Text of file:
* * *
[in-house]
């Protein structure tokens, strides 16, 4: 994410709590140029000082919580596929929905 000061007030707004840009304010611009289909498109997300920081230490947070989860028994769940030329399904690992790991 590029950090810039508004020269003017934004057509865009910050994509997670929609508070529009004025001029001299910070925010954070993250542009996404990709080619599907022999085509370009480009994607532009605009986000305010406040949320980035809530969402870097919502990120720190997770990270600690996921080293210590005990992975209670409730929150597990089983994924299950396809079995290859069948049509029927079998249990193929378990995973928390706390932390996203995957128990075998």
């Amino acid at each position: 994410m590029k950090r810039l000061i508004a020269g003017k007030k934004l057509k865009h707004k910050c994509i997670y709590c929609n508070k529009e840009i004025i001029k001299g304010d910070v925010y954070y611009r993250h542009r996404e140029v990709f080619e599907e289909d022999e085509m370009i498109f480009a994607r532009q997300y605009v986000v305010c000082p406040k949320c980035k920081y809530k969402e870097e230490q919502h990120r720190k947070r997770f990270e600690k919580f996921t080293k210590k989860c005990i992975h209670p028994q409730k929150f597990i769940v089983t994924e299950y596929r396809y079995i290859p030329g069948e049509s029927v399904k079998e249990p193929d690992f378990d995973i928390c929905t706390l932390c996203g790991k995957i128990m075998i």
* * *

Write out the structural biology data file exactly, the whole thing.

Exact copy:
[in-house]
């Protein structure tokens, strides 16, 4: 994410709590140029000082919580596929929905 000061007030707004840009304010611009289909498109997300920081230490947070989860028994769940030329399904690992790991 590029950090810039508004020269003017934004057509865009910050994509997670929609508070529009004025001029001299910070925010954070993250542009996404990709080619599907022999085509370009480009994607532009605009986000305010406040949320980035809530969402870097919502990120720190997770990270600690996921080293210590005990992975209670409730929150597990089983994924299950396809079995290859069948049509029927079998249990193929378990995973928390706390932390996203995957128990075998």
């Amino acid at each position: 994410m590029k950090r810039l000061i508004a020269g003017k007030k934004l057509k865009h707004k910050c994509i997670y709590c929609n508070k529009e840009i004025i001029k001299g304010d910070v925010y954070y611009r993250h542009r996404e140029v990709f080619e599907e289909d022999e085509m370009i498109f480009a994607r532009q997300y605009v986000v305010c000082p406040k949320c980035k920081y809530k969402e870097e230490q919502h990120r720190k947070r997770f990270e600690k919580f996921t080293k210590k989860c005990i992975h209670p028994q409730k929150f597990i769940v089983t994924e299950y596929r396809y079995i290859p030329g069948e049509s029927v399904k079998e249990p193929d690992f378990d995973i928390c929905t706390l932390c996203g790991k995957i128990m075998i």